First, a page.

In this study, we propose and analyze in simulations a new, highly flexible method of implementing synaptic plasticity in a wafer-scale, accelerated neuromorphic hardware system. The study focuses on globally modulated STDP, as a special use-case of this method. Flexibility is achieved by embedding a general-purpose processor dedicated to plasticity into the wafer. To evaluate the suitability of the proposed system, we use a reward modulated STDP rule in a spike train learning task. A single layer of neurons is trained to fire at specific points in time with only the reward as feedback. This model is simulated to measure its performance, i.e., the increase in received reward after learning. Using this performance as baseline, we then simulate the model with various constraints imposed by the proposed implementation and compare the performance. The simulated constraints include discretized synaptic weights, a restricted interface between analog synapses and embedded processor, and mismatch of analog circuits. We find that probabilistic updates can increase the performance of low-resolution weights, a simple interface between analog synapses and processor is sufficient for learning, and performance is insensitive to mismatch. Further, we consider communication latency between wafer and the conventional control computer system that is simulating the environment. This latency increases the delay, with which the reward is sent to the embedded processor. Because of the time continuous operation of the analog synapses, delay can cause a deviation of the updates as compared to the not delayed situation. We find that for highly accelerated systems latency has to be kept to a minimum. This study demonstrates the suitability of the proposed implementation to emulate the selected reward modulated STDP learning rule. It is therefore an ideal candidate for implementation in an upgraded version of the wafer-scale system developed within the BrainScaleS project.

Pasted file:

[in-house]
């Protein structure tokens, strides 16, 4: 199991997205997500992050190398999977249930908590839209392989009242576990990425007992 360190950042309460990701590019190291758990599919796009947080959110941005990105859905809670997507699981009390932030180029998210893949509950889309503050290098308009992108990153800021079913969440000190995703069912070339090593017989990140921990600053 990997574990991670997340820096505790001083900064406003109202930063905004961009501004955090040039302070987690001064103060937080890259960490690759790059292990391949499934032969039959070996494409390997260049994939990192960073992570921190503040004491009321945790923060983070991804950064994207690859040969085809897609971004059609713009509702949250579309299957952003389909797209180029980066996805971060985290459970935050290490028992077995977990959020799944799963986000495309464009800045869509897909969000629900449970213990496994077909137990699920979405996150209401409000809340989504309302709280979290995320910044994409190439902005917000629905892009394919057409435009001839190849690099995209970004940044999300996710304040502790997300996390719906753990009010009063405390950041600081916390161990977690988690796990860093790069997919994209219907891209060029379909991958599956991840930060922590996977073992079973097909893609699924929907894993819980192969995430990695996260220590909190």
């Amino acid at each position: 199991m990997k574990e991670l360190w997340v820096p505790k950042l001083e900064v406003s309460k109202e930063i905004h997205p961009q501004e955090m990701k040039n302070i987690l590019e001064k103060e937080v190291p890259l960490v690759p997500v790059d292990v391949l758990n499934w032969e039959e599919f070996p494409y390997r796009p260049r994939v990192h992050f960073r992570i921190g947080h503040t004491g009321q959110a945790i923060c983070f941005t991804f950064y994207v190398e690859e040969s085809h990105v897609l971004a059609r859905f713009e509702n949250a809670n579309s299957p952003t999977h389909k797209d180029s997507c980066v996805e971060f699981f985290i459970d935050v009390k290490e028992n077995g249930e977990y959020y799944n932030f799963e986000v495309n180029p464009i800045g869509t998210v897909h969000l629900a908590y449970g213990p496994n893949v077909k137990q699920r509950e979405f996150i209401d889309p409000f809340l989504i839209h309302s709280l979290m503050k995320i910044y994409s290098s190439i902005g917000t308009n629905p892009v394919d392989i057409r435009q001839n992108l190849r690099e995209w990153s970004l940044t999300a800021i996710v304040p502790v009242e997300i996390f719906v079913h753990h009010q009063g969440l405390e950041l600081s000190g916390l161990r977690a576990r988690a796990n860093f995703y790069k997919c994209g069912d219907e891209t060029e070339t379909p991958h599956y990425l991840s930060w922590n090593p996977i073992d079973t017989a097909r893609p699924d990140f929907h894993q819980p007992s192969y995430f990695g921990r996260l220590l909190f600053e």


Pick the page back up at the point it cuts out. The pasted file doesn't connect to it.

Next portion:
doi:10.3389/fnins.2013.00160
PMCID: PMC3778319  PMID: 24065877
neuromorphic hardware; wafer-scale integration; large-scale spiking neural networks; spike-timing dependent plasticity; reinforcement learning; hardware constraints analysis
15.  Inference of neuronal network spike dynamics and topology from calcium imaging data 
Two-photon calcium imaging enables functional analysis of neuronal circuits by inferring action potential (AP) occurrence (“spike trains”) from cellular fluorescence signals. It remains unclear how experimental parameters such as signal-to-noise ratio (SNR) and acquisition rate affect spike inference and whether additional information about network structure can be extracted. Here we present a simulation framework for quantitatively assessing how well spike dynamics and network topology can be inferred from noisy calcium imaging data. For simulated AP-evoked calcium transients in neocortical pyramidal cells, we analyzed the quality of spike inference as a function of SNR and data acquisition rate using a recently introduced peeling algorithm. Given experimentally attainable values of SNR and acquisition rate, neural spike trains could be reconstructed accurately and with up to millisecond precision. We then applied statistical neuronal network models to explore how remaining uncertainties in spike inference affect estimates of network connectivity and topological features of network organization. We define the experimental conditions suitable for inferring whether the network has a scale-free structure and determine how well hub neurons can be identified. Our findings provide a benchmark for future calcium imaging studies that aim to reliably infer neuronal network properties.